This is the first in a series of posts taking a look back at Falcons drafted under the current regime. As is the case with most of my series, expect this to be sporadic.
It's fair to say that my expectations for Kroy Biermann were low.
As a fifth-round pick out of Montana, and a guy listed at OLB, he was not my first choice for the slot. The Falcons seemed set with emerging Stephen Nicholas and good ol' Michael Boley at OLB, and Biermann did not have any stand-out skills. Here's what I said at the time:
He's not overly big, which means he doesn't match up well against bruising running backs or strong tackles. He'll likely need others to tie up the offensive line for him to be truly effective. His better than average speed isn't complemented by a lot of agility, which leaves him with little choice but to motor after his target and hope he can close. Might project to be a Josh Mallard type in the sense that he will be used as a pass rusher and to spell ends and linebackers.
This particular projection turned out to be wrong for many, many reasons. We'll get to the them after the jump.
Biermann was, of course, drafted to be a defensive end for the Falcons. They were sorely in need of a high-motor, pass-rushing type, and at first glance that's exactly what Biermann provided. The team hoped that by expending a fifth-round pick, they could get a valuable reserve and perhaps more.
The coaching staff wasted little time getting him ready to work. In his rookie season in 2008, Biermann played special teams and limited defensive snaps in every game. With 21 tackles and two sacks, he was a useful enough player, but Jamaal Anderson and Chauncey Davis (six sacks between them) got the bulk of snaps opposite the unstoppable John Abraham.
Biermann continued to gain strength, though, and the Falcons were looking for someone to spell Abe and take snaps away from the perenially disappointing Anderson, who did very little in his first two season in the NFL. 2009 turned out to be arguably the best year of Biermann's young career, as he piled up 49 tackles, five sacks and a forced fumble despite only starting two games. At that point, he surpassed my modest Mallard-esque expectations and looked like a potential starter, or at least a super sub.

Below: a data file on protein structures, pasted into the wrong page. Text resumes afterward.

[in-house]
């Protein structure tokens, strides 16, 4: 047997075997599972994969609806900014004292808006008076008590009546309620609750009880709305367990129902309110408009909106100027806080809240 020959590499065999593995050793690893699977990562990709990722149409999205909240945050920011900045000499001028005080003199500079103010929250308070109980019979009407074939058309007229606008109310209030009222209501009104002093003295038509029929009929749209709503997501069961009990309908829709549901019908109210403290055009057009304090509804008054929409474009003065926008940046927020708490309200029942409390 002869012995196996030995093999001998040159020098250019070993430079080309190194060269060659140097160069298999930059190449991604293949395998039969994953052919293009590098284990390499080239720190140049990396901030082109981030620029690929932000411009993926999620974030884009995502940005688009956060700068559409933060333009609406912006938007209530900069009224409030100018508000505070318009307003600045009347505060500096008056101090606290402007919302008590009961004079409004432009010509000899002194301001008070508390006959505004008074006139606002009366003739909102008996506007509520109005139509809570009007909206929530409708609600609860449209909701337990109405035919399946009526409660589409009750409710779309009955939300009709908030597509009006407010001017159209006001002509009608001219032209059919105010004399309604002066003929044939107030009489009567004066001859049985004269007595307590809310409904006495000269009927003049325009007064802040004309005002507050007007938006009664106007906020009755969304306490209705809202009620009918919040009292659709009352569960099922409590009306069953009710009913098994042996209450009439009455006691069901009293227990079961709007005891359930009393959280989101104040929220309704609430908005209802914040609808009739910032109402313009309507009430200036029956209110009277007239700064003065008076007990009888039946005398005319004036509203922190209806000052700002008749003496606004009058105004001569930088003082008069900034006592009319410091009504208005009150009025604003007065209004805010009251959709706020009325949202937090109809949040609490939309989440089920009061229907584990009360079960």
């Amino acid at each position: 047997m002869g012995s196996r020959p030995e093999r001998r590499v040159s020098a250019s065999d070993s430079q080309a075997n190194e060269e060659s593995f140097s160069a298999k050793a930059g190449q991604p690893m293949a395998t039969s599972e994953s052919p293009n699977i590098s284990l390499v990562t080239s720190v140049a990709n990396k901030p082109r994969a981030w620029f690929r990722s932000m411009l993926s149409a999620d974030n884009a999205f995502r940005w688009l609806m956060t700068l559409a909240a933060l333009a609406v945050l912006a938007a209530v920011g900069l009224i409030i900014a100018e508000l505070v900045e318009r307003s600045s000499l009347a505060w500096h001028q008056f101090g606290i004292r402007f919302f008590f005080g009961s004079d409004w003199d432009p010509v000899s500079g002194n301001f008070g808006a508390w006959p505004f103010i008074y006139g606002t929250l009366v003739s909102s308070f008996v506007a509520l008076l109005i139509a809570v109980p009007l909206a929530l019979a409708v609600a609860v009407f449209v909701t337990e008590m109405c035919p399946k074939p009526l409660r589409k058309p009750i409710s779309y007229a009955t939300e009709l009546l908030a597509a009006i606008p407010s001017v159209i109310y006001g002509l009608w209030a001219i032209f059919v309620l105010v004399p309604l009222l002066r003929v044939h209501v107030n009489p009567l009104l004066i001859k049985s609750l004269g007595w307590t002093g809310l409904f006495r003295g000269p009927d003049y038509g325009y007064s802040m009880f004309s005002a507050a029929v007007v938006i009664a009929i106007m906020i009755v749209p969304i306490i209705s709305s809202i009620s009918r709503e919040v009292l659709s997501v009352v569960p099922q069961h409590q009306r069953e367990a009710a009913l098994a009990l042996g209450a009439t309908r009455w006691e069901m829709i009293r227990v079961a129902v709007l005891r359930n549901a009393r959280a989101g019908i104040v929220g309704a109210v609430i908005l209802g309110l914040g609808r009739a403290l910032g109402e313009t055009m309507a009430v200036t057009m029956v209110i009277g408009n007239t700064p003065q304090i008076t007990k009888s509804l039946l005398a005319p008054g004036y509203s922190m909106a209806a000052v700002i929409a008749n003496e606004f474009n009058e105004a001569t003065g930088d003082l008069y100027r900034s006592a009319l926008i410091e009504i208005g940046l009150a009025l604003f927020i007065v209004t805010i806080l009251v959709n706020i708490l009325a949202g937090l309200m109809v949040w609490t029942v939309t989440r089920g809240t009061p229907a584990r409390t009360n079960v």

The Falcons completely lost faith in Anderson in 2010 and installed Biermann as more or less the full-time starter opposite Abraham. He responded by putting up 36 tackles, two pass deflections, three sacks and one hell of an impressive interception returned for a touchdown. With his combination of relentless pursuit and strength, Biermann accomplished quite a bit, but he was not the pass-rushing upgrade the Falcons so dearly hoped he would be.
When all's said and done, 2010 will probably be Biermann's last full-time starting gig, at least with the Falcons.
With the team's signing of Ray Edwards in 2011, Biermann went back to the bench. The extremely durable reserve still saw 16 games worth of action, serving as a core special teamer while piling up 37 tackles, 2.5 sacks, a pass deflection and another interception returned for a touchdown. The team is keeping him around precisely because he's so useful and versatile.
So considering all that, was Biermann worth the pick? Emphatically yes. Your average fifth-round pick is just as likely to wash out of the NFL in four years than playing in 64 games, accumulate 4.5 sacks, start for a season and play a key special teams and reserve role for a perennial playoff contender. Biermann doesn't have the size, power or speed to be a truly elite defensive end, but he's incredibly useful for the Falcons, a team that prizes versatility. For fledgling GM Thomas Dimitroff, this was a terrific pick, and Biermann should remain a useful defensive end for Atlanta for years to come.